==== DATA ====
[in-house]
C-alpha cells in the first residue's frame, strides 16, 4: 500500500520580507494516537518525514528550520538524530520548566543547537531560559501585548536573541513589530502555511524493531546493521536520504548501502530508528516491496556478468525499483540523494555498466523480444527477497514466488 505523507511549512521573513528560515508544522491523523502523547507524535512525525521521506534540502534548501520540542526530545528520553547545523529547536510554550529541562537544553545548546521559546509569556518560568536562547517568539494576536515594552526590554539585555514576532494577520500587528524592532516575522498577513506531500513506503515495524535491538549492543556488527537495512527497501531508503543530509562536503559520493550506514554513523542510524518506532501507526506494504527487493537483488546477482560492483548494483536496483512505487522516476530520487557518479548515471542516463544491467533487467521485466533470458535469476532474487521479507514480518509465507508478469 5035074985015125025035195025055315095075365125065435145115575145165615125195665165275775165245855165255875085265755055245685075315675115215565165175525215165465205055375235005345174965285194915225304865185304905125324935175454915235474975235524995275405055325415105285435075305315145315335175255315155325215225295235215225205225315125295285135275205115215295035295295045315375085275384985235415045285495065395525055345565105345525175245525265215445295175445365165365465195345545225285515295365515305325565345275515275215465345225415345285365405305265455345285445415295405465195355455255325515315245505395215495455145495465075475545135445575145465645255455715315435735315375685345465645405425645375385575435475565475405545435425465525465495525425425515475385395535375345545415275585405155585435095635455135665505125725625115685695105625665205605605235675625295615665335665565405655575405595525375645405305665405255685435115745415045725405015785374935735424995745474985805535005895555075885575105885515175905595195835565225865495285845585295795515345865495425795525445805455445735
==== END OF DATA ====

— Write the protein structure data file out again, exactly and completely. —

[in-house]
C-alpha cells in the first residue's frame, strides 16, 4: 500500500520580507494516537518525514528550520538524530520548566543547537531560559501585548536573541513589530502555511524493531546493521536520504548501502530508528516491496556478468525499483540523494555498466523480444527477497514466488 505523507511549512521573513528560515508544522491523523502523547507524535512525525521521506534540502534548501520540542526530545528520553547545523529547536510554550529541562537544553545548546521559546509569556518560568536562547517568539494576536515594552526590554539585555514576532494577520500587528524592532516575522498577513506531500513506503515495524535491538549492543556488527537495512527497501531508503543530509562536503559520493550506514554513523542510524518506532501507526506494504527487493537483488546477482560492483548494483536496483512505487522516476530520487557518479548515471542516463544491467533487467521485466533470458535469476532474487521479507514480518509465507508478469 5035074985015125025035195025055315095075365125065435145115575145165615125195665165275775165245855165255875085265755055245685075315675115215565165175525215165465205055375235005345174965285194915225304865185304905125324935175454915235474975235524995275405055325415105285435075305315145315335175255315155325215225295235215225205225315125295285135275205115215295035295295045315375085275384985235415045285495065395525055345565105345525175245525265215445295175445365165365465195345545225285515295365515305325565345275515275215465345225415345285365405305265455345285445415295405465195355455255325515315245505395215495455145495465075475545135445575145465645255455715315435735315375685345465645405425645375385575435475565475405545435425465525465495525425425515475385395535375345545415275585405155585435095635455135665505125725625115685695105625665205605605235675625295615665335665565405655575405595525375645405305665405255685435115745415045725405015785374935735424995745474985805535005895555075885575105885515175905595195835565225865495285845585295795515345865495425795525445805455445735